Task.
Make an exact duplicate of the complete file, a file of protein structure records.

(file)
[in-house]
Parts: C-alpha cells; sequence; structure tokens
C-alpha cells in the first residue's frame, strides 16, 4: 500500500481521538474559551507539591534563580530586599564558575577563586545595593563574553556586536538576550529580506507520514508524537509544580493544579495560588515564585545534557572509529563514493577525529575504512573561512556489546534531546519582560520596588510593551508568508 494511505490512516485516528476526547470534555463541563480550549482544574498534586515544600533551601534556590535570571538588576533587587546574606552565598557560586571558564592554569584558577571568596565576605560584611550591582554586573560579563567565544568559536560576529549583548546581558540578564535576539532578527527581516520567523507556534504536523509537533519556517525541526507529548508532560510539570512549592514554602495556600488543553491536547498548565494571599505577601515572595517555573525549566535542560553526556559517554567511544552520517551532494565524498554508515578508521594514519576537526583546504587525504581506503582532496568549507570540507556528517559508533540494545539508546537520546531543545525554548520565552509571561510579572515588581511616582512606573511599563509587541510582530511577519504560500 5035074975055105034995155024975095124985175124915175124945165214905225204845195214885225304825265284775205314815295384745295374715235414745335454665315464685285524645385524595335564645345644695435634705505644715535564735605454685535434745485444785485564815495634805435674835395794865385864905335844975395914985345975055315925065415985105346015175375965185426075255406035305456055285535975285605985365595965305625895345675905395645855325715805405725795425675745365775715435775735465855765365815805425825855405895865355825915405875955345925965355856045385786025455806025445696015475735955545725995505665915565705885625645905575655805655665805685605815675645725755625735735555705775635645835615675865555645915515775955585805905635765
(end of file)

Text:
[in-house]
Parts: C-alpha cells; sequence; structure tokens
C-alpha cells in the first residue's frame, strides 16, 4: 500500500481521538474559551507539591534563580530586599564558575577563586545595593563574553556586536538576550529580506507520514508524537509544580493544579495560588515564585545534557572509529563514493577525529575504512573561512556489546534531546519582560520596588510593551508568508 494511505490512516485516528476526547470534555463541563480550549482544574498534586515544600533551601534556590535570571538588576533587587546574606552565598557560586571558564592554569584558577571568596565576605560584611550591582554586573560579563567565544568559536560576529549583548546581558540578564535576539532578527527581516520567523507556534504536523509537533519556517525541526507529548508532560510539570512549592514554602495556600488543553491536547498548565494571599505577601515572595517555573525549566535542560553526556559517554567511544552520517551532494565524498554508515578508521594514519576537526583546504587525504581506503582532496568549507570540507556528517559508533540494545539508546537520546531543545525554548520565552509571561510579572515588581511616582512606573511599563509587541510582530511577519504560500 5035074975055105034995155024975095124985175124915175124945165214905225204845195214885225304825265284775205314815295384745295374715235414745335454665315464685285524645385524595335564645345644695435634705505644715535564735605454685535434745485444785485564815495634805435674835395794865385864905335844975395914985345975055315925065415985105346015175375965185426075255406035305456055285535975285605985365595965305625895345675905395645855325715805405725795425675745365775715435775735465855765365815805425825855405895865355825915405875955345925965355856045385786025455806025445696015475735955545725995505665915565705885625645905575655805655665805685605815675645725755625735735555705775635645835615675865555645915515775955585805905635765